It is evident that in the purpose of God, Abraham's future was bound up with the land of Palestine. He was invited to survey it; with the quickened interest of prospective ownership. It is also evident from the initial promise that the blessing of all nations is involved in its fulfillment. The history of Abraham occupies from chapter 12 to 25 of Genesis -- and from that history we learn that all his life was spent as a sojourner in that land Further information was given to Abraham when the covenant was made: "And be said unto Abram, Know of a surety that thy seed shall be a stranger in a land that is not theirs, and shall serve them; and they shall afflict them four hundred years and also that nation, whom they shall serve, will I judge: and afterward shall they come out with great substance. And thou shalt go to thy fathers in peace; thou shalt be buried in a good old age (Gen. 15:13-15). An important restatement of the promise is recorded in Genesis 17:4-8: "As for me, behold, my covenant is with thee, and thou shalt be a father of many nations. Neither shall thy name any more be called Abram (Exalted Father) but thy name stall be Abraham (Father of a multitude) for a father of many nations have I made thee. And I will make thee exceeding fruitful, and I will make nations of thee, and kings shall come out of thee. And I will establish my covenant between me and thee and thy seed after thee in their generations for an everlasting covenant, to be a God unto thee, and to thy seed after thee And I will give unto thee, and to thy seed after thee, the land wherein thou art a stranger, all the land of Canaan, for an everlasting possession; and I will be their God".
When Abraham was a hundred years old, a child was born to him under circumstances only possible by God's intervention. It was indicated that this child, Isaac, should be the one through whom the purpose of God should develop. 'In Isaac shall thy seed be called" (Gen. 17:19, 21; 21:12)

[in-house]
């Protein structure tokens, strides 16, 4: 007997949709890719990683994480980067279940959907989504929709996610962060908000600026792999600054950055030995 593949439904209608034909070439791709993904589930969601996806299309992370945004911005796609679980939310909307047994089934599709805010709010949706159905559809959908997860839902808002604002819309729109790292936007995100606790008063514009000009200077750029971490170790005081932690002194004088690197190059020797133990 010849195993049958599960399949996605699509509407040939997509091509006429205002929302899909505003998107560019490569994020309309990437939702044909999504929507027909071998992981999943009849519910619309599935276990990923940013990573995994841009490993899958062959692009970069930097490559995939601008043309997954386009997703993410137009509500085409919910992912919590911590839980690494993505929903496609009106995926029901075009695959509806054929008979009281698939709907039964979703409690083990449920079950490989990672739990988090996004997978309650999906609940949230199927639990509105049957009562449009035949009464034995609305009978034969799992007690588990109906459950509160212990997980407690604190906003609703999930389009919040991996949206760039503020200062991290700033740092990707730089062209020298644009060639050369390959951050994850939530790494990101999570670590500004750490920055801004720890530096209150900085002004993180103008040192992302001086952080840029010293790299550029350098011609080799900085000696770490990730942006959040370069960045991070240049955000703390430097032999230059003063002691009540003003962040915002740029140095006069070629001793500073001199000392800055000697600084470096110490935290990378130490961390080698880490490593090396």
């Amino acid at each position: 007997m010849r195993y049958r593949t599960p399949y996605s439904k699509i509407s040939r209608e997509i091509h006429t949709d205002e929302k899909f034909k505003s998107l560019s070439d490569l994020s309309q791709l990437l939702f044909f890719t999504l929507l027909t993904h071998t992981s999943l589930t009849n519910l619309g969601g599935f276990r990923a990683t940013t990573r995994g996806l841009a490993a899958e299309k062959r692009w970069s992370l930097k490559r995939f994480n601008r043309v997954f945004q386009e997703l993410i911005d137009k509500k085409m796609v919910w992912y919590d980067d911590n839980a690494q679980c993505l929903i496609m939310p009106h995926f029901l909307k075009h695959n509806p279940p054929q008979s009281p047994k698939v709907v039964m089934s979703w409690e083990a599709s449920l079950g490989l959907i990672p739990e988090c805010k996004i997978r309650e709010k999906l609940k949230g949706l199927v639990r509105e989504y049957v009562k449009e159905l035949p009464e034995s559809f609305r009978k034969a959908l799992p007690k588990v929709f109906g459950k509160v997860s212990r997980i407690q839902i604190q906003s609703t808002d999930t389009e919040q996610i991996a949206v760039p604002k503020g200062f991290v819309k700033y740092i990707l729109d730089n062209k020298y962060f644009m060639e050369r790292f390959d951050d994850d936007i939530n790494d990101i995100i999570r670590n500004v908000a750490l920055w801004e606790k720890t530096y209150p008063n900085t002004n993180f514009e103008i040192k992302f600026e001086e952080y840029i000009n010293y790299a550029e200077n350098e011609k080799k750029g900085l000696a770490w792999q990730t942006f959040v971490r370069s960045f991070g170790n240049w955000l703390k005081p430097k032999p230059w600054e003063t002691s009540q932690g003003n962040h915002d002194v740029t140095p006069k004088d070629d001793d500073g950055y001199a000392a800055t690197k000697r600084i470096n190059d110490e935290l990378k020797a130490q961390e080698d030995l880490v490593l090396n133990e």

When Isaac was grown, Abraham was called upon to offer in sacrifice the one upon whom God had said all the promises depended. But Abraham was equal to the test (although Isaacís life was not taken), and the further promise that God then made is framed in language that Paul uses of Godís offering of His own Son (Rom. 8:32). This of itself should guard us against the hasty judgements of the episode expressed by many modern writers. The experience was designed to complete Godís instruction to Abraham concerning Christ and his day, as references in the New Testament establish. To the promise God added an oath, thus making doubly certain His purpose with Abraham. "By myself have I sworn, saith the Lord, for because thou hast done this thing, and hast not withheld thy son, thine only son, that in blessing I will bless thee, and in multiplying I will multiply thy seed as the stars of heaven, and as the sand that is upon the sea shore; and thy seed shall possess the gate of his enemies; and in thy seed shall all the nations of the earth be blessed; because thou has obeyed my voice" (Gen. 22:17,18)
From these promises we learn the following:
New Testament Explanations
The things enumerated are the subject of considerable comment and explanation in the New Testament - so much so that it is a matter of surprise that many readers of the New Testament show little interest "in the promise of God made unto the fathers".